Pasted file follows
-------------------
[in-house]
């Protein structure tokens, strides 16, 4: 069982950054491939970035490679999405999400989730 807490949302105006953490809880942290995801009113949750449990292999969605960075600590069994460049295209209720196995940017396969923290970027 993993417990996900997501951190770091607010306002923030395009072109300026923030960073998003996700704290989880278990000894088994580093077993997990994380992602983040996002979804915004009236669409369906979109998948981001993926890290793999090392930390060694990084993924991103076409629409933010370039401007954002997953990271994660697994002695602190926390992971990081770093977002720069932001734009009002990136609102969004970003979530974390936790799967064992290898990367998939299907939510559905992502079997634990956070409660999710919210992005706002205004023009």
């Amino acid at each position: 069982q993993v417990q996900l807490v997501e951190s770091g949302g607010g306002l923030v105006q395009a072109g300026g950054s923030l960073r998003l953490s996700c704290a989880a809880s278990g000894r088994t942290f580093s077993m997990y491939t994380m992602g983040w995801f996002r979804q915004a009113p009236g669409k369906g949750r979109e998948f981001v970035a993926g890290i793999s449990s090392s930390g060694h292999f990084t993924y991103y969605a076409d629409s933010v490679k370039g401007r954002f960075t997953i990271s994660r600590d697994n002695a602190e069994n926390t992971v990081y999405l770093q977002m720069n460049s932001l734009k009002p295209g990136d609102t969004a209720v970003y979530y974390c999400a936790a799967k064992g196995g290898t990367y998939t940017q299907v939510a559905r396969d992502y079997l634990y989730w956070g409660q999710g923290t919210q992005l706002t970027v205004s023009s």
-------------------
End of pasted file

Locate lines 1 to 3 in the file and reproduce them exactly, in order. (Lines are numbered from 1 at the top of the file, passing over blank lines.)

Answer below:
[in-house]
């Protein structure tokens, strides 16, 4: 069982950054491939970035490679999405999400989730 807490949302105006953490809880942290995801009113949750449990292999969605960075600590069994460049295209209720196995940017396969923290970027 993993417990996900997501951190770091607010306002923030395009072109300026923030960073998003996700704290989880278990000894088994580093077993997990994380992602983040996002979804915004009236669409369906979109998948981001993926890290793999090392930390060694990084993924991103076409629409933010370039401007954002997953990271994660697994002695602190926390992971990081770093977002720069932001734009009002990136609102969004970003979530974390936790799967064992290898990367998939299907939510559905992502079997634990956070409660999710919210992005706002205004023009």
């Amino acid at each position: 069982q993993v417990q996900l807490v997501e951190s770091g949302g607010g306002l923030v105006q395009a072109g300026g950054s923030l960073r998003l953490s996700c704290a989880a809880s278990g000894r088994t942290f580093s077993m997990y491939t994380m992602g983040w995801f996002r979804q915004a009113p009236g669409k369906g949750r979109e998948f981001v970035a993926g890290i793999s449990s090392s930390g060694h292999f990084t993924y991103y969605a076409d629409s933010v490679k370039g401007r954002f960075t997953i990271s994660r600590d697994n002695a602190e069994n926390t992971v990081y999405l770093q977002m720069n460049s932001l734009k009002p295209g990136d609102t969004a209720v970003y979530y974390c999400a936790a799967k064992g196995g290898t990367y998939t940017q299907v939510a559905r396969d992502y079997l634990y989730w956070g409660q999710g923290t919210q992005l706002t970027v205004s023009s």